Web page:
Gorbachev. Heaven, directed by Vitaly Mansky, was shortlisted for the Asia Pacific Screen Awards (APSA), known as the “Asian Oscars,” in the category of Best Documentary Feature Film. [The Best Documentary Feature Film award was presented on November 11 to director Hogir Hirori's film Sabaya - eds.] The nomination is the latest international accolade for the film, as the documentary was nominated for a European Film Award earlier this year. Vitaly Mansky also won the Award for Best Directing at the International Documentary Film Festival Amsterdam (IDFA) last year, with the festival jury praising the film for providing “a vivid picture of a man who changed the world.”
Gorbachev. Heaven focuses on the former Soviet leader’s life after a rule that gave Soviet citizens unprecedented freedom under glasnost and perestroika—but also saw the meltdown of Chernobyl and the collapse of the Soviet Empire. For this reason, Mansky says, “some praise him, while others curse him.” The film consists of the director’s own observations and interviews with Mikhail Gorbachev, now 90 years old, in the setting of the former politician’s own home outside of Moscow, exploring themes of loss and the burden of the past.
Vitaly Mansky, in an interview with Current Time TV, has described Gorbachev as a personal hero, due to his role as a catalyst for change in the Soviet Union, a time when Mansky himself was young. There was little set up for the scenes in Gorbachev. Heaven, Mansky explains, because of the relationship the two already shared. Gorbachev, as such, was free to express his thoughts and his own realization, or non-realization, of his mistakes. In making the documentary, Mansky was able to cover elements of Gorbachev that haven’t been shown before—including Gorbachev’s “own weaknesses”, both physical and mental.
The film has gained significant attention and praise from Western media. The Hollywood Reporter described the documentary as “a lyrical portrait of a former political giant in his twilight years” and “an unusually intimate docu-memoir that feels like an epitaph.” Similarly, Variety lauded Mansky as “one of the most essential working documentarians — with gutsy bravado to match his delicate formal finesse.”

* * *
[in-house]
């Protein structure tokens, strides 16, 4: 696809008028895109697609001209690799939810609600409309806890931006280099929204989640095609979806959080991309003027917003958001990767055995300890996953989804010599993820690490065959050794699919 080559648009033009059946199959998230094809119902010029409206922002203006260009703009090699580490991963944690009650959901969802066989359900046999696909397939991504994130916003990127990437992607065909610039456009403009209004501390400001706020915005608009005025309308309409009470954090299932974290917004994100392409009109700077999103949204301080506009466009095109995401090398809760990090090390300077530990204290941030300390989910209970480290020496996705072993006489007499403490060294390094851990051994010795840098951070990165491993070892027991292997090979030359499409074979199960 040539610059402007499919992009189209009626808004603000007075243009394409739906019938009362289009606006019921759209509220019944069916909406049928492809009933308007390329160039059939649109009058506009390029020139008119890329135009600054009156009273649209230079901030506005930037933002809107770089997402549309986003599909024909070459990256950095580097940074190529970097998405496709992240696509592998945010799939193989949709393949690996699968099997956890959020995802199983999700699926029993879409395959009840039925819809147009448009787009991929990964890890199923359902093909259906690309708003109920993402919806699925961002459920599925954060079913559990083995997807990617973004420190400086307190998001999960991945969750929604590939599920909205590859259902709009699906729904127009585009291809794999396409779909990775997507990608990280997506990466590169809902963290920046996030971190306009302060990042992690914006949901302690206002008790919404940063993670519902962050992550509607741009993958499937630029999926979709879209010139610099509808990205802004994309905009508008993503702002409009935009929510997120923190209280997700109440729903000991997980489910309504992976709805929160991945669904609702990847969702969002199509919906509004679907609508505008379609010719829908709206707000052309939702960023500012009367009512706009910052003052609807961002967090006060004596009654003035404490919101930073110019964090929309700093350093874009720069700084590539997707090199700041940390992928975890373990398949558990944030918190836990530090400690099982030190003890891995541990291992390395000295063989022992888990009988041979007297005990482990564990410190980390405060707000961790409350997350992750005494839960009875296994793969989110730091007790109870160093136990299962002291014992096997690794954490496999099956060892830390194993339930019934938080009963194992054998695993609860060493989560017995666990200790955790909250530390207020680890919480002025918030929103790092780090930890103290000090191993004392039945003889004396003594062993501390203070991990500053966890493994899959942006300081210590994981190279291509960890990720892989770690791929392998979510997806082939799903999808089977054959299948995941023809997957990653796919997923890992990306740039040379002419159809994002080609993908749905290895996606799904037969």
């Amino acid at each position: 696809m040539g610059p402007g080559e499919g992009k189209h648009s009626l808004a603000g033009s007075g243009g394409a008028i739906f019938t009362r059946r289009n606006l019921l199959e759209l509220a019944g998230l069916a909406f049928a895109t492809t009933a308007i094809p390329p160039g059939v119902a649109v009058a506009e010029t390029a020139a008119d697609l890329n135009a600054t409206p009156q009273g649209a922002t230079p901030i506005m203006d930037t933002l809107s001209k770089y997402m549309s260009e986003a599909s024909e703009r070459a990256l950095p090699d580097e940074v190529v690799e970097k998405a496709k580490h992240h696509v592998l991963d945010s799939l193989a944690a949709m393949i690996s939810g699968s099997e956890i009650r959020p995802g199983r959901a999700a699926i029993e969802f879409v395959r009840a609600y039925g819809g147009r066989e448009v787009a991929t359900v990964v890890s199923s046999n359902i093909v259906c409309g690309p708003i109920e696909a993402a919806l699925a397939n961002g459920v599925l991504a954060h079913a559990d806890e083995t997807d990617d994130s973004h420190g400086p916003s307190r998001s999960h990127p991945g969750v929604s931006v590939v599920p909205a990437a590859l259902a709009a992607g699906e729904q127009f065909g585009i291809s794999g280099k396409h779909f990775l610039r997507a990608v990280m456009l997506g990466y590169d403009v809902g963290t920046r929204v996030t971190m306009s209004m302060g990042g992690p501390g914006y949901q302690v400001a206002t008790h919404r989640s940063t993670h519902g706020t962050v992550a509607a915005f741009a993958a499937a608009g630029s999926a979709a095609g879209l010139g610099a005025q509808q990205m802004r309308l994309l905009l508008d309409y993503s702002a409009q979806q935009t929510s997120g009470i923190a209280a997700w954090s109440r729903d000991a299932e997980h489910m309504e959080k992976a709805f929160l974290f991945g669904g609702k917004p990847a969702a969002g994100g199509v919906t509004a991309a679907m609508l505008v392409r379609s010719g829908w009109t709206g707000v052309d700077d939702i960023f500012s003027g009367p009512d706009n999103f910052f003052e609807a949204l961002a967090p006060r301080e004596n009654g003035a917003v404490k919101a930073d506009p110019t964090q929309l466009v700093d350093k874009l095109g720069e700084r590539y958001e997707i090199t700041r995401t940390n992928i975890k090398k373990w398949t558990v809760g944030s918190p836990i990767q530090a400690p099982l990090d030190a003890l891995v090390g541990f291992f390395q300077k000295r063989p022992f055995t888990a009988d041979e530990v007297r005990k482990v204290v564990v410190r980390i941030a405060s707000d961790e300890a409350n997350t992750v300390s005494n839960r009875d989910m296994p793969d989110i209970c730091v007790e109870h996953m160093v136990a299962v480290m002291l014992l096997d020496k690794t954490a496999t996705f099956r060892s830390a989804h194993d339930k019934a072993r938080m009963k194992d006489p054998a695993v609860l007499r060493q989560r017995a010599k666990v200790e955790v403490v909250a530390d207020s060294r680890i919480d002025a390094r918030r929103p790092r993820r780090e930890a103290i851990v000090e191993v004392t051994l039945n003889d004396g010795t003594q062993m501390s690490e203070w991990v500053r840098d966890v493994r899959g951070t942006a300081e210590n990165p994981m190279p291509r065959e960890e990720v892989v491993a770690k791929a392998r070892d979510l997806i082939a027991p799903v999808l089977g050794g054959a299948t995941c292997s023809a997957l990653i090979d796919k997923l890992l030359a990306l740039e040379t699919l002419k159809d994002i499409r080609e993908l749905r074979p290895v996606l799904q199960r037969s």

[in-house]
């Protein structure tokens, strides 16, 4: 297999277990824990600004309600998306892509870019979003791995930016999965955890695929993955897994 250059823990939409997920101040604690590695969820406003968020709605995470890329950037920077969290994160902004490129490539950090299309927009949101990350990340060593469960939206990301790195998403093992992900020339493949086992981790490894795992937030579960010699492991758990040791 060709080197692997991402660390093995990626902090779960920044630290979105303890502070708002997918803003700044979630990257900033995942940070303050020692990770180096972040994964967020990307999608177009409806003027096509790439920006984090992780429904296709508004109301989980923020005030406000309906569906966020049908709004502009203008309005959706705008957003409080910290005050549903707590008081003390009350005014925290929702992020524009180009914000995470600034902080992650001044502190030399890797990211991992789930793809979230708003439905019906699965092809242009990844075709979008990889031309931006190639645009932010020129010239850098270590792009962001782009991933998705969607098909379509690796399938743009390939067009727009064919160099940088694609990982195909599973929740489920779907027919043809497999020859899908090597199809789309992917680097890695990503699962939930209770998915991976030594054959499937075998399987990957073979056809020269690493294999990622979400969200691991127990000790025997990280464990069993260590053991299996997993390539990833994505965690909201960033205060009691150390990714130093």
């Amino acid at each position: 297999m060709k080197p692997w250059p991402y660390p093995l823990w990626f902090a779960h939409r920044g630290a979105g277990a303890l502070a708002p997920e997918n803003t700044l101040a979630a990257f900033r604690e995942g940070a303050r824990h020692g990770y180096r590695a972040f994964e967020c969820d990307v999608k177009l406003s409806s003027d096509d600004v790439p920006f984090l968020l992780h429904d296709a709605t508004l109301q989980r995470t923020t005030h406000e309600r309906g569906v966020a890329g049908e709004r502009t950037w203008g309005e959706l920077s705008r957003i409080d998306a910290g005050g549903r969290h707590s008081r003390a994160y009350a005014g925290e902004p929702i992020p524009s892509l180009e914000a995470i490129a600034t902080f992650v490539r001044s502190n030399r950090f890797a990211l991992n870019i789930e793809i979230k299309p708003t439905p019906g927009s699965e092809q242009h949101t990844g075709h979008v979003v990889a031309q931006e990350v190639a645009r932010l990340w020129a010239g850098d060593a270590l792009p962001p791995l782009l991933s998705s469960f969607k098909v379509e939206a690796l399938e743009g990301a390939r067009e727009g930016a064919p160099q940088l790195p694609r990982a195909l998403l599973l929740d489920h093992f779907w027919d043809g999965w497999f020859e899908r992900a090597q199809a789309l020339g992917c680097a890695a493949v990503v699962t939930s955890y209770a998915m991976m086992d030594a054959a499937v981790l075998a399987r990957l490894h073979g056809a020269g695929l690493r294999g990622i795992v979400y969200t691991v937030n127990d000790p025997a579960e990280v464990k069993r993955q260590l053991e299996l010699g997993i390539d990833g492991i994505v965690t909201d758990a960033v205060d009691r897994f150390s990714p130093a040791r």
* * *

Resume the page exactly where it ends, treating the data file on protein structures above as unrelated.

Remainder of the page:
Mansky notably hosts Current Time TV’s Real Cinema (Realnoye Kino), a weekly series that functions as a global movie theater for the digital age. The program focuses on highlighting international films and documentaries that cannot be seen in their countries of production, premieres, personal stories, and interviews. Current Time also offers its own mix of unique features and documentary programming from Russia, Ukraine, the Baltics, and beyond.
Gorbachev. Heaven is not Vitaly Mansky’s first APSA nomination. The director was also nominated in 2016 for his film Under the Sun, a documentary following the life of a young girl in Pyongyang, North Korea. While shooting in North Korea, the team was under constant surveillance from authorities. The final version of the film includes footage shot without the approval of North Korean officials, stored in memory cards hidden from authorities by the film’s crew.
Gorbachev.Heaven Czech Premiere: On November 3, Current Time and co-producer Hypermarket Film, held the Czech premiere of Russian filmmaker Vitaly Mansky’s Gorbachev.Heaven. Held one day before the film’s commercial release in the Czech Republic, the premiere at Prague’s Kino Lucerna was attended by about 300 people. The film was warmly received by the audience, with some viewers noting that, no matter their views on Gorbachev, they enjoyed the film itself.
-- Erica Stefano